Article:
When you tell people that they have damaged their heart/ liver/ kidney (or any other organ perceived as vitally important), most are quite rightly distressed. So why do we still see people on the beach looking like lobsters?
The fact is, the skin is the largest organ in our body, and without it, we wouldn’t be able to survive. It protects our bodies from infection, and amongst other things, helps us to produce vitamin D. This fantastic organ can be damaged in many ways, but probably the most common, and preventable way, is through the sun.
‘But the sun is amazing and makes us feel great and ‘glow’ and look good’ …. and it damages your skin. It does this because the rays of sunlight are a form of radiation. Radiation damages DNA in cells, and this is bad. This is why no one wants to live near Chernobyl and why we have to carefully regulate radiation exposure during medical tests and procedures.
Cell DNA helps control how cells grow, and when they are damaged, they can grow abnormally and in an out of control fashion. This is the reason why any kind of radiation of exposure (including from the sun) increases risk of cancer.
Two types of UV Rays: Effect on the Skin of UVA and UVB
You may have heard that there are two main types of UV rays that penetrate the Earth’s atmosphere and cause us problems. UVA rays are present year round and are responsible for most of our UV exposure. UVA rays are less intense then their UVB counterpart, but they penetrate much deeper into the layer of the skin and cumulatively over time cause damage that leads to photo aging and potentially skin cancers. They are not usually responsible for the burning we get when we’ve fallen asleep on the beach, but they will give you that withered leathery skin look over time that we are all trying to eliminate with Botox.
UVA rays are also responsible for ‘tanning’- that darkening of the skin that is seen when DNA is damaged. Therefore, in the interests of avoiding said ‘leathery skin look’ and DNA damage it is important to protect your skin from UVA rays as well as UVB rays.
UVB on the other hand, is the nasty that leaves you feeling like you’ve been blowtorched and looking like a lobster and is the chief cause of most skin cancers. Unlike UVA, the intensity varies according to location, time of day and season. This is why the general advice is to stay out of the sun as much as possible between 10 and 4pm during the hottest months when UVB rays are at their strongest.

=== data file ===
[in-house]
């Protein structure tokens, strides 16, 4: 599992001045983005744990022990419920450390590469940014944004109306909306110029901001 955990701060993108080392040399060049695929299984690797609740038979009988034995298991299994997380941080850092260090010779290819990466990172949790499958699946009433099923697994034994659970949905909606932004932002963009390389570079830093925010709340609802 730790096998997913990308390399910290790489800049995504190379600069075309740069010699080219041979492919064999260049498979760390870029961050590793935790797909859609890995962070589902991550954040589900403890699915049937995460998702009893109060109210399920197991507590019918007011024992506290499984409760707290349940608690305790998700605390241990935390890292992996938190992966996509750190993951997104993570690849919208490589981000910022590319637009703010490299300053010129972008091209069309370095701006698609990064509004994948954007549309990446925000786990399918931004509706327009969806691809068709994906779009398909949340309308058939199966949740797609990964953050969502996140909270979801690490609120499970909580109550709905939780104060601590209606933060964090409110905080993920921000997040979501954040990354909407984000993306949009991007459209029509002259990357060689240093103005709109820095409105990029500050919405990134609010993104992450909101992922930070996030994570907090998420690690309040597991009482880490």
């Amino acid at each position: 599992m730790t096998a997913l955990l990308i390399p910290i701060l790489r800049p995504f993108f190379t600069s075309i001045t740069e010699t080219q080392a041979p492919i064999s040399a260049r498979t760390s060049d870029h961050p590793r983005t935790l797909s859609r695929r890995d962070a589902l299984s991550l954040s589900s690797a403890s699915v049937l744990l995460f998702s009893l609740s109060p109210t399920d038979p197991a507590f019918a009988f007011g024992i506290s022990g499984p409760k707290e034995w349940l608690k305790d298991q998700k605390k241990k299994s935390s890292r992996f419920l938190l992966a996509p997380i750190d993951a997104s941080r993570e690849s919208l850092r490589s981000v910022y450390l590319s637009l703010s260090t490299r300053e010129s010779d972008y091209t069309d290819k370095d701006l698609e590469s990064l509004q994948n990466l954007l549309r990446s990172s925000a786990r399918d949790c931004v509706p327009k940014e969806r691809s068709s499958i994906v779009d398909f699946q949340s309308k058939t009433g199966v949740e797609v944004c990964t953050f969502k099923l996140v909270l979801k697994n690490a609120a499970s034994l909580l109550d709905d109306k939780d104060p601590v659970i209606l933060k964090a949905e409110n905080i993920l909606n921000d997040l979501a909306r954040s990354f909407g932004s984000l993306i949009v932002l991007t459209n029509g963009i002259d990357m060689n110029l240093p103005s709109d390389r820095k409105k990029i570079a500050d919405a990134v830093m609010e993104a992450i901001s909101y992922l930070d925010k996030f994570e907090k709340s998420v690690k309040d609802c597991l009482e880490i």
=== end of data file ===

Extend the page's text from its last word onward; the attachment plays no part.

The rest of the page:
Burning can however happen all year round, and especially at high altitudes and when you are near reflective surfaces like snow and ice. These cause the rays to bounce back again onto the skin, meaning you get a double whammy of UVB exposure.
Sunburn Protection: Medical Tips
If you’re still reading and I’ve scared you enough, I imagine you might want to know what you can do to protect yourself. For ease of reading, these are the main points:
- Avoid sun exposure during the hottest part of the day (generally 10/11-3/4) or stay in the shade as much as possible.
- Keep your head covered, ideally with a wide brimmed hat, and especially important if you’re bald or have thinning hair.
- Use a liberal amount of sun lotion as instructed, and RE-APPLY regularly and after showering/ swimming/ sweating/ toweling. Most of us are going wrong by not using enough lotion and/ or not reapplying at appropriate intervals.
- Keep covered as much as possible. If your eyes can see though clothing- UV rays can get through too!
- Use UV blocking sunglasses.
- Please, please, please DON’T use tanning booths or sunbeds.
- Use a higher protection SPF for when outside (30+).
- Don’t allow yourself to burn. Sunscreen doesn’t work on already burnt skin.
- Remember that even with the highest SPF sunscreen, not all UV rays can be filtered.